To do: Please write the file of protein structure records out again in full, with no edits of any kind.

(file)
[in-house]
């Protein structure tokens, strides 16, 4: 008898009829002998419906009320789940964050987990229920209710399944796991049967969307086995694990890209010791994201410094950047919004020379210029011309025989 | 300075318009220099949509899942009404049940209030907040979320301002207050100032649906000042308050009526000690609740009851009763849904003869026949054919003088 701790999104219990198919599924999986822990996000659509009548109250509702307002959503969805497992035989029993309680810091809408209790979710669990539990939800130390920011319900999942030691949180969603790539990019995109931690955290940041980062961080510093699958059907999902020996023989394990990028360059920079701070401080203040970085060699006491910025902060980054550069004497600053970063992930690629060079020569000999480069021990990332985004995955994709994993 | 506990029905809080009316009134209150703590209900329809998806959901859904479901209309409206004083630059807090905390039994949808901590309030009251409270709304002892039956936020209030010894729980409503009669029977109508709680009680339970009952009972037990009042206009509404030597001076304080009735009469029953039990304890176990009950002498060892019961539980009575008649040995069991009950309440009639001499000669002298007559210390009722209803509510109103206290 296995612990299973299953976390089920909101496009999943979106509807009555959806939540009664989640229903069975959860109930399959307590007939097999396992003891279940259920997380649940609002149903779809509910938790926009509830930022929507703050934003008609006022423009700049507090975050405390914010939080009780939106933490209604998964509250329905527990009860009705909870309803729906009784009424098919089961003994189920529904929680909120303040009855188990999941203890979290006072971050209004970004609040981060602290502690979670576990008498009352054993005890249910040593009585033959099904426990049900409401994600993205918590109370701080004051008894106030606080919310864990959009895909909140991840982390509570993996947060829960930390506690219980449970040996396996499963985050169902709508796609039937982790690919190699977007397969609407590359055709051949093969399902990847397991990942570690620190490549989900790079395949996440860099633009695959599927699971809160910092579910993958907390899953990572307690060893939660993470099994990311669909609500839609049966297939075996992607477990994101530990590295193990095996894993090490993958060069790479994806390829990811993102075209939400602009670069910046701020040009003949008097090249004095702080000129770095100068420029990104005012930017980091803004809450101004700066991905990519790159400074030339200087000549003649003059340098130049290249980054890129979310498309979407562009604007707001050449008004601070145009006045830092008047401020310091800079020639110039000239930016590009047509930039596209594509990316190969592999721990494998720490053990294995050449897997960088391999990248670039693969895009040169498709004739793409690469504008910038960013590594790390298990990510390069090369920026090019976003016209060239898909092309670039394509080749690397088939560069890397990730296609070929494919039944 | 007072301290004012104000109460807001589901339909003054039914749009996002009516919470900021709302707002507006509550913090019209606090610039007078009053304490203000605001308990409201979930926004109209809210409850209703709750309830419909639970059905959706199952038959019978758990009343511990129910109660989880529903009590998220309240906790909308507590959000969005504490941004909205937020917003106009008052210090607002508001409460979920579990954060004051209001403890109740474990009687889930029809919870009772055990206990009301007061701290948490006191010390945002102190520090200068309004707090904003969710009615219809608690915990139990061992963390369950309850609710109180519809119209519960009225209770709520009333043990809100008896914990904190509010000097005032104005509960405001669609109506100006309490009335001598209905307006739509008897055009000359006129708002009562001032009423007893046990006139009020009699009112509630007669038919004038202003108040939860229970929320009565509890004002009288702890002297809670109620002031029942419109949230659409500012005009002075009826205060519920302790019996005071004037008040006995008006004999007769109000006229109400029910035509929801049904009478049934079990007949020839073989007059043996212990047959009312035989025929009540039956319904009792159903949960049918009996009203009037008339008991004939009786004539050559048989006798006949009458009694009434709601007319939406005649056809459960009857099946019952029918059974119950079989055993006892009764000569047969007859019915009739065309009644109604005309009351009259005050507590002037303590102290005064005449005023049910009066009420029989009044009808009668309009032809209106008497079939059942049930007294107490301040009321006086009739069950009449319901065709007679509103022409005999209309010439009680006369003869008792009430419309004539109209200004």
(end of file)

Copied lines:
[in-house]
């Protein structure tokens, strides 16, 4: 008898009829002998419906009320789940964050987990229920209710399944796991049967969307086995694990890209010791994201410094950047919004020379210029011309025989 | 300075318009220099949509899942009404049940209030907040979320301002207050100032649906000042308050009526000690609740009851009763849904003869026949054919003088 701790999104219990198919599924999986822990996000659509009548109250509702307002959503969805497992035989029993309680810091809408209790979710669990539990939800130390920011319900999942030691949180969603790539990019995109931690955290940041980062961080510093699958059907999902020996023989394990990028360059920079701070401080203040970085060699006491910025902060980054550069004497600053970063992930690629060079020569000999480069021990990332985004995955994709994993 | 506990029905809080009316009134209150703590209900329809998806959901859904479901209309409206004083630059807090905390039994949808901590309030009251409270709304002892039956936020209030010894729980409503009669029977109508709680009680339970009952009972037990009042206009509404030597001076304080009735009469029953039990304890176990009950002498060892019961539980009575008649040995069991009950309440009639001499000669002298007559210390009722209803509510109103206290 296995612990299973299953976390089920909101496009999943979106509807009555959806939540009664989640229903069975959860109930399959307590007939097999396992003891279940259920997380649940609002149903779809509910938790926009509830930022929507703050934003008609006022423009700049507090975050405390914010939080009780939106933490209604998964509250329905527990009860009705909870309803729906009784009424098919089961003994189920529904929680909120303040009855188990999941203890979290006072971050209004970004609040981060602290502690979670576990008498009352054993005890249910040593009585033959099904426990049900409401994600993205918590109370701080004051008894106030606080919310864990959009895909909140991840982390509570993996947060829960930390506690219980449970040996396996499963985050169902709508796609039937982790690919190699977007397969609407590359055709051949093969399902990847397991990942570690620190490549989900790079395949996440860099633009695959599927699971809160910092579910993958907390899953990572307690060893939660993470099994990311669909609500839609049966297939075996992607477990994101530990590295193990095996894993090490993958060069790479994806390829990811993102075209939400602009670069910046701020040009003949008097090249004095702080000129770095100068420029990104005012930017980091803004809450101004700066991905990519790159400074030339200087000549003649003059340098130049290249980054890129979310498309979407562009604007707001050449008004601070145009006045830092008047401020310091800079020639110039000239930016590009047509930039596209594509990316190969592999721990494998720490053990294995050449897997960088391999990248670039693969895009040169498709004739793409690469504008910038960013590594790390298990990510390069090369920026090019976003016209060239898909092309670039394509080749690397088939560069890397990730296609070929494919039944 | 007072301290004012104000109460807001589901339909003054039914749009996002009516919470900021709302707002507006509550913090019209606090610039007078009053304490203000605001308990409201979930926004109209809210409850209703709750309830419909639970059905959706199952038959019978758990009343511990129910109660989880529903009590998220309240906790909308507590959000969005504490941004909205937020917003106009008052210090607002508001409460979920579990954060004051209001403890109740474990009687889930029809919870009772055990206990009301007061701290948490006191010390945002102190520090200068309004707090904003969710009615219809608690915990139990061992963390369950309850609710109180519809119209519960009225209770709520009333043990809100008896914990904190509010000097005032104005509960405001669609109506100006309490009335001598209905307006739509008897055009000359006129708002009562001032009423007893046990006139009020009699009112509630007669038919004038202003108040939860229970929320009565509890004002009288702890002297809670109620002031029942419109949230659409500012005009002075009826205060519920302790019996005071004037008040006995008006004999007769109000006229109400029910035509929801049904009478049934079990007949020839073989007059043996212990047959009312035989025929009540039956319904009792159903949960049918009996009203009037008339008991004939009786004539050559048989006798006949009458009694009434709601007319939406005649056809459960009857099946019952029918059974119950079989055993006892009764000569047969007859019915009739065309009644109604005309009351009259005050507590002037303590102290005064005449005023049910009066009420029989009044009808009668309009032809209106008497079939059942049930007294107490301040009321006086009739069950009449319901065709007679509103022409005999209309010439009680006369003869008792009430419309004539109209200004």